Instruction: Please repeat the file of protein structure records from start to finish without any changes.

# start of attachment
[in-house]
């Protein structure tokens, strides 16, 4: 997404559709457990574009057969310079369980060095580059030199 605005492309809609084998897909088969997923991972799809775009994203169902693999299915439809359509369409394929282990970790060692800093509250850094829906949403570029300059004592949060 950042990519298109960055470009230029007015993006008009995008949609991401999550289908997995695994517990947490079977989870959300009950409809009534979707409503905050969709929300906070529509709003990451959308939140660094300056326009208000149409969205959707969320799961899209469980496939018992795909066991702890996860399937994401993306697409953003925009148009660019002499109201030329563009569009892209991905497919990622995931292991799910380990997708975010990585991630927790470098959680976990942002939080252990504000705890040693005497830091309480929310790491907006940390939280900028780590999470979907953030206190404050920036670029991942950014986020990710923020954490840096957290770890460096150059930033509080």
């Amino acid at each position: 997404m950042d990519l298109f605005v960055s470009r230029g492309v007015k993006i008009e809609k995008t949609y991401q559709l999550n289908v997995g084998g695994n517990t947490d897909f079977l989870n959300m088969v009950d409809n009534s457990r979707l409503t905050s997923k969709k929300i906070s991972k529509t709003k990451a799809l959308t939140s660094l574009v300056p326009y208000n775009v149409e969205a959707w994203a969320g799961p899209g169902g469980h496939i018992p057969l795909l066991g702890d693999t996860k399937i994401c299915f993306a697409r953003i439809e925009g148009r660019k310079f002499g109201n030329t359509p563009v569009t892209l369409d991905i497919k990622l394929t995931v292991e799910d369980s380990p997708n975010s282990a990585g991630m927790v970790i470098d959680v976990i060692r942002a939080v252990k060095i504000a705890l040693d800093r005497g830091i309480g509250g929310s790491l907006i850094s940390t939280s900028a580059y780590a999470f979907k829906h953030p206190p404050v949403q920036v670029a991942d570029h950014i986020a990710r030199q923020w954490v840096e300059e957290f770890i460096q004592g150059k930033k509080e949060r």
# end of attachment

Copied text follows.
[in-house]
């Protein structure tokens, strides 16, 4: 997404559709457990574009057969310079369980060095580059030199 605005492309809609084998897909088969997923991972799809775009994203169902693999299915439809359509369409394929282990970790060692800093509250850094829906949403570029300059004592949060 950042990519298109960055470009230029007015993006008009995008949609991401999550289908997995695994517990947490079977989870959300009950409809009534979707409503905050969709929300906070529509709003990451959308939140660094300056326009208000149409969205959707969320799961899209469980496939018992795909066991702890996860399937994401993306697409953003925009148009660019002499109201030329563009569009892209991905497919990622995931292991799910380990997708975010990585991630927790470098959680976990942002939080252990504000705890040693005497830091309480929310790491907006940390939280900028780590999470979907953030206190404050920036670029991942950014986020990710923020954490840096957290770890460096150059930033509080």
């Amino acid at each position: 997404m950042d990519l298109f605005v960055s470009r230029g492309v007015k993006i008009e809609k995008t949609y991401q559709l999550n289908v997995g084998g695994n517990t947490d897909f079977l989870n959300m088969v009950d409809n009534s457990r979707l409503t905050s997923k969709k929300i906070s991972k529509t709003k990451a799809l959308t939140s660094l574009v300056p326009y208000n775009v149409e969205a959707w994203a969320g799961p899209g169902g469980h496939i018992p057969l795909l066991g702890d693999t996860k399937i994401c299915f993306a697409r953003i439809e925009g148009r660019k310079f002499g109201n030329t359509p563009v569009t892209l369409d991905i497919k990622l394929t995931v292991e799910d369980s380990p997708n975010s282990a990585g991630m927790v970790i470098d959680v976990i060692r942002a939080v252990k060095i504000a705890l040693d800093r005497g830091i309480g509250g929310s790491l907006i850094s940390t939280s900028a580059y780590a999470f979907k829906h953030p206190p404050v949403q920036v670029a991942d570029h950014i986020a990710r030199q923020w954490v840096e300059e957290f770890i460096q004592g150059k930033k509080e949060r």